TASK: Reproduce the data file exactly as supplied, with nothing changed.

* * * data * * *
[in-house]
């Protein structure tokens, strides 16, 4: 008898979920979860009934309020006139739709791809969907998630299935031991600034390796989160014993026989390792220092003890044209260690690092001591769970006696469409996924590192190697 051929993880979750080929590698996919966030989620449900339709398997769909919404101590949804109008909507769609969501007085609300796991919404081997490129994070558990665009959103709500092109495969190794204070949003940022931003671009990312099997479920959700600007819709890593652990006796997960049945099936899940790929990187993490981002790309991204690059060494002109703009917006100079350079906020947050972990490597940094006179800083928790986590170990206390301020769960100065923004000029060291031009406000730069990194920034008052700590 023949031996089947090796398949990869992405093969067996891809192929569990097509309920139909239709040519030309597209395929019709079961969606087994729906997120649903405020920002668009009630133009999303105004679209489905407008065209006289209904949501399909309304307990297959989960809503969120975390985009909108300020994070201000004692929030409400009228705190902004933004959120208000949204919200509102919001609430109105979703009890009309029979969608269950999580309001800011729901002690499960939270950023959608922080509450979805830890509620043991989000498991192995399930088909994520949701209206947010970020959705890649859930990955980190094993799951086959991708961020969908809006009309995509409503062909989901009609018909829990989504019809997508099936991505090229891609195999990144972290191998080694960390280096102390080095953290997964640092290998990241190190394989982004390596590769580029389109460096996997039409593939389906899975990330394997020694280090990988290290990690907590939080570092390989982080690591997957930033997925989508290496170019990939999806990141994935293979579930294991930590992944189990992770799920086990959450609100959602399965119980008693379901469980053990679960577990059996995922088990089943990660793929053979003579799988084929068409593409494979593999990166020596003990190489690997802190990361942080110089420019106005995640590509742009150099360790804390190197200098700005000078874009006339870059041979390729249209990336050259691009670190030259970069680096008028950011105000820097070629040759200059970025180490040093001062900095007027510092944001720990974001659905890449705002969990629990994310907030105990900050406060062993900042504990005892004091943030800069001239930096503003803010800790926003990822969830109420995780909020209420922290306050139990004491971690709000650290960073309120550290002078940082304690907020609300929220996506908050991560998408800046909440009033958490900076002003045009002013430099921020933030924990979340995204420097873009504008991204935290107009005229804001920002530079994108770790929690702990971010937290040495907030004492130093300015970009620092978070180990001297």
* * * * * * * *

[in-house]
């Protein structure tokens, strides 16, 4: 008898979920979860009934309020006139739709791809969907998630299935031991600034390796989160014993026989390792220092003890044209260690690092001591769970006696469409996924590192190697 051929993880979750080929590698996919966030989620449900339709398997769909919404101590949804109008909507769609969501007085609300796991919404081997490129994070558990665009959103709500092109495969190794204070949003940022931003671009990312099997479920959700600007819709890593652990006796997960049945099936899940790929990187993490981002790309991204690059060494002109703009917006100079350079906020947050972990490597940094006179800083928790986590170990206390301020769960100065923004000029060291031009406000730069990194920034008052700590 023949031996089947090796398949990869992405093969067996891809192929569990097509309920139909239709040519030309597209395929019709079961969606087994729906997120649903405020920002668009009630133009999303105004679209489905407008065209006289209904949501399909309304307990297959989960809503969120975390985009909108300020994070201000004692929030409400009228705190902004933004959120208000949204919200509102919001609430109105979703009890009309029979969608269950999580309001800011729901002690499960939270950023959608922080509450979805830890509620043991989000498991192995399930088909994520949701209206947010970020959705890649859930990955980190094993799951086959991708961020969908809006009309995509409503062909989901009609018909829990989504019809997508099936991505090229891609195999990144972290191998080694960390280096102390080095953290997964640092290998990241190190394989982004390596590769580029389109460096996997039409593939389906899975990330394997020694280090990988290290990690907590939080570092390989982080690591997957930033997925989508290496170019990939999806990141994935293979579930294991930590992944189990992770799920086990959450609100959602399965119980008693379901469980053990679960577990059996995922088990089943990660793929053979003579799988084929068409593409494979593999990166020596003990190489690997802190990361942080110089420019106005995640590509742009150099360790804390190197200098700005000078874009006339870059041979390729249209990336050259691009670190030259970069680096008028950011105000820097070629040759200059970025180490040093001062900095007027510092944001720990974001659905890449705002969990629990994310907030105990900050406060062993900042504990005892004091943030800069001239930096503003803010800790926003990822969830109420995780909020209420922290306050139990004491971690709000650290960073309120550290002078940082304690907020609300929220996506908050991560998408800046909440009033958490900076002003045009002013430099921020933030924990979340995204420097873009504008991204935290107009005229804001920002530079994108770790929690702990971010937290040495907030004492130093300015970009620092978070180990001297």